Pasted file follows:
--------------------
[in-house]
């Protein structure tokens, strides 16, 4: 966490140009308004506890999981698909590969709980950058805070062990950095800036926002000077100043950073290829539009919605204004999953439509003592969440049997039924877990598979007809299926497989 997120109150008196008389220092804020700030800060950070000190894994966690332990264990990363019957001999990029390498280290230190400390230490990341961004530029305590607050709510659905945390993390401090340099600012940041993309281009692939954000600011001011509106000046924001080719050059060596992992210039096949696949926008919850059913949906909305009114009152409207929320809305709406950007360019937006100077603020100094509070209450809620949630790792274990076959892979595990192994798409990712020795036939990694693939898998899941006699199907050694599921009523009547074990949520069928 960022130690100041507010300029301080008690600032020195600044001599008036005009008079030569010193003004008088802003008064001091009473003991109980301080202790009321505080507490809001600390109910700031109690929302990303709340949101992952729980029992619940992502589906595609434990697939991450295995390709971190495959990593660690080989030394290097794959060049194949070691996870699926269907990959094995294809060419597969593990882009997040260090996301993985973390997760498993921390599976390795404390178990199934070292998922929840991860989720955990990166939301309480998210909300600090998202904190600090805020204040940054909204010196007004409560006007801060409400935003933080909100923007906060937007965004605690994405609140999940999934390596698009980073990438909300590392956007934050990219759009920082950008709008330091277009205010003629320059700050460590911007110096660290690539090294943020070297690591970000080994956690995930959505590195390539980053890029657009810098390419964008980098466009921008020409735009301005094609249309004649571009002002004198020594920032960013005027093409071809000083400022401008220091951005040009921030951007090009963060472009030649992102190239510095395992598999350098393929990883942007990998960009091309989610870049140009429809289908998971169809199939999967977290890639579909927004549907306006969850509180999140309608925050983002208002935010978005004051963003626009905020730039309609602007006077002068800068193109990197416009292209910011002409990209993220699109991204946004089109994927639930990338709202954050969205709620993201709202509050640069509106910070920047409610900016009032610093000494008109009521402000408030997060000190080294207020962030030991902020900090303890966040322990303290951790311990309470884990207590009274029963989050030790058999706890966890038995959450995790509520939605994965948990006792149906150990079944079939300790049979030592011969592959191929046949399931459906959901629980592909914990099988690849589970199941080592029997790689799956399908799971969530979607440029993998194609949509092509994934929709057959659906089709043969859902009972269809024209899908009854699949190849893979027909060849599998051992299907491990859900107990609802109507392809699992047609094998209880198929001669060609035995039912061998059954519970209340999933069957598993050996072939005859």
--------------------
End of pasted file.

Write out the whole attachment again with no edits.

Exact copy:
[in-house]
């Protein structure tokens, strides 16, 4: 966490140009308004506890999981698909590969709980950058805070062990950095800036926002000077100043950073290829539009919605204004999953439509003592969440049997039924877990598979007809299926497989 997120109150008196008389220092804020700030800060950070000190894994966690332990264990990363019957001999990029390498280290230190400390230490990341961004530029305590607050709510659905945390993390401090340099600012940041993309281009692939954000600011001011509106000046924001080719050059060596992992210039096949696949926008919850059913949906909305009114009152409207929320809305709406950007360019937006100077603020100094509070209450809620949630790792274990076959892979595990192994798409990712020795036939990694693939898998899941006699199907050694599921009523009547074990949520069928 960022130690100041507010300029301080008690600032020195600044001599008036005009008079030569010193003004008088802003008064001091009473003991109980301080202790009321505080507490809001600390109910700031109690929302990303709340949101992952729980029992619940992502589906595609434990697939991450295995390709971190495959990593660690080989030394290097794959060049194949070691996870699926269907990959094995294809060419597969593990882009997040260090996301993985973390997760498993921390599976390795404390178990199934070292998922929840991860989720955990990166939301309480998210909300600090998202904190600090805020204040940054909204010196007004409560006007801060409400935003933080909100923007906060937007965004605690994405609140999940999934390596698009980073990438909300590392956007934050990219759009920082950008709008330091277009205010003629320059700050460590911007110096660290690539090294943020070297690591970000080994956690995930959505590195390539980053890029657009810098390419964008980098466009921008020409735009301005094609249309004649571009002002004198020594920032960013005027093409071809000083400022401008220091951005040009921030951007090009963060472009030649992102190239510095395992598999350098393929990883942007990998960009091309989610870049140009429809289908998971169809199939999967977290890639579909927004549907306006969850509180999140309608925050983002208002935010978005004051963003626009905020730039309609602007006077002068800068193109990197416009292209910011002409990209993220699109991204946004089109994927639930990338709202954050969205709620993201709202509050640069509106910070920047409610900016009032610093000494008109009521402000408030997060000190080294207020962030030991902020900090303890966040322990303290951790311990309470884990207590009274029963989050030790058999706890966890038995959450995790509520939605994965948990006792149906150990079944079939300790049979030592011969592959191929046949399931459906959901629980592909914990099988690849589970199941080592029997790689799956399908799971969530979607440029993998194609949509092509994934929709057959659906089709043969859902009972269809024209899908009854699949190849893979027909060849599998051992299907491990859900107990609802109507392809699992047609094998209880198929001669060609035995039912061998059954519970209340999933069957598993050996072939005859």